Less than half of the population have said they would pay huge costs to improve their homes, in a blow to the government’s net zero ambitions.
The public were asked their opinions on policies to slash emissions, before and after hearing the estimated costs, in a survey from think tank Onward and pollster JL Partners.
Home improvement policies saw the biggest decline in support following disclosure of the cost, according to the poll, first reported by the Sunday Telegraph.
Just half of some 8,500 people surveyed said they were willing to pay higher taxes for the UK to hit its green targets. Just under half (46 per cent) said they did not want to pay more on fuel and other household essentials.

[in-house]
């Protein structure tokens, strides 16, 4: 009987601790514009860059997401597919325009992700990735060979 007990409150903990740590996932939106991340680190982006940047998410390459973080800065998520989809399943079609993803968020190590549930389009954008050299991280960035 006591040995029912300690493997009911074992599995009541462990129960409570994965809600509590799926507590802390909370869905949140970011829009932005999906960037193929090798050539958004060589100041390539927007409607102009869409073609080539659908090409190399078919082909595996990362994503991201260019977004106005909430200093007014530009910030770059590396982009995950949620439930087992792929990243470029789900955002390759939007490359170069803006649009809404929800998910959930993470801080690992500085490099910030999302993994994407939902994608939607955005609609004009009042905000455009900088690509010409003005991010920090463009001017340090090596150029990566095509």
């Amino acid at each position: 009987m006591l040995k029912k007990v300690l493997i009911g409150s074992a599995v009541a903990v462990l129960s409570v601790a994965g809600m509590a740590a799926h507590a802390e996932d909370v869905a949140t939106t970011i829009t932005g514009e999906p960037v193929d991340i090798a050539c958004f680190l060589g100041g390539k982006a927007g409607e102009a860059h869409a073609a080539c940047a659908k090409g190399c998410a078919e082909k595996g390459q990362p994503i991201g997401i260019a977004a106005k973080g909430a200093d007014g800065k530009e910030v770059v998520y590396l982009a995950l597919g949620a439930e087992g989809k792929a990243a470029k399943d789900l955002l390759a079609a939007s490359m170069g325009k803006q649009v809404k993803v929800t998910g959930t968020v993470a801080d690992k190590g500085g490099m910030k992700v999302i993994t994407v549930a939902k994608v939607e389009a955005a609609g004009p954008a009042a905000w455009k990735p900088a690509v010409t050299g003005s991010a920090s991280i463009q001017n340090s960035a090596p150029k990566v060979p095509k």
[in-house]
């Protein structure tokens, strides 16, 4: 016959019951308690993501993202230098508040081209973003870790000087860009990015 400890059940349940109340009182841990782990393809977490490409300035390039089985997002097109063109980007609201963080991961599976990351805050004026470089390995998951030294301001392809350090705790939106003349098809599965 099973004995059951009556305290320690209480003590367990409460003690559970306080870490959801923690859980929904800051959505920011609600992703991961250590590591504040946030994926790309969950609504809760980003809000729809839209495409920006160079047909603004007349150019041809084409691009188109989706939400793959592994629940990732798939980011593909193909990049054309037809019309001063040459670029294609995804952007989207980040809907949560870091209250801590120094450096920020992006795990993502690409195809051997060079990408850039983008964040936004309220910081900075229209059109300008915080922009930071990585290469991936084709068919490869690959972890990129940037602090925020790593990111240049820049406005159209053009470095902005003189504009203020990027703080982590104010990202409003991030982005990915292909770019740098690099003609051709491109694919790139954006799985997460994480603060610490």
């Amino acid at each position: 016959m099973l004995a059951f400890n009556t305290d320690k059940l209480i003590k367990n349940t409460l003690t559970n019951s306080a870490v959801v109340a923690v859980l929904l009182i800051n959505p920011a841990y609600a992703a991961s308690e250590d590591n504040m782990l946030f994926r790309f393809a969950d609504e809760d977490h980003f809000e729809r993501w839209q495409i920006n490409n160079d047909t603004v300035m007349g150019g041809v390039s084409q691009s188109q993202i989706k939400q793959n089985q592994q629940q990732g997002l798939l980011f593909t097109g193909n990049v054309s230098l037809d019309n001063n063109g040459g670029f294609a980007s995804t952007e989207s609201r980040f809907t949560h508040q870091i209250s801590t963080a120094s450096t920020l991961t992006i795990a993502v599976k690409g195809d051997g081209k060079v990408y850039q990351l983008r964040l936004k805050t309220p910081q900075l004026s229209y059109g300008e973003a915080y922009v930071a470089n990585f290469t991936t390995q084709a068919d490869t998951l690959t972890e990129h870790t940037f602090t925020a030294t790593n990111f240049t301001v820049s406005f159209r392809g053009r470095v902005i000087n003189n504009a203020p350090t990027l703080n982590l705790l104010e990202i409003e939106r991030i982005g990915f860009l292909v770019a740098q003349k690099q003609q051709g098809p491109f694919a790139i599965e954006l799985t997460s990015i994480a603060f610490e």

£300bn price tag
The government wants all homes to achieve an energy performance certificate (EPC) rating of a C by 2035. Changing a rating requires costly improvements like insulation, double glazing and heat pumps.
Estate agent Savills estimated upgrading a home with a D rating would cost £6,472 and take 36 years to pay back.
A cash injection of £330bn was needed for UK homes to hit climate targets, with many older homes across the country having poor ratings.
Just under one third of homes in England and Wales still carry a E, F or G rating.
Many people believe measures to achieve net zero will hit “people in the middle,” according to JL Partners.
Savills’ analysis found that there was little incentive for potential sellers to upgrade their rating. There was a £9,840 difference between an average home with an EPC C & E rating, across the UK.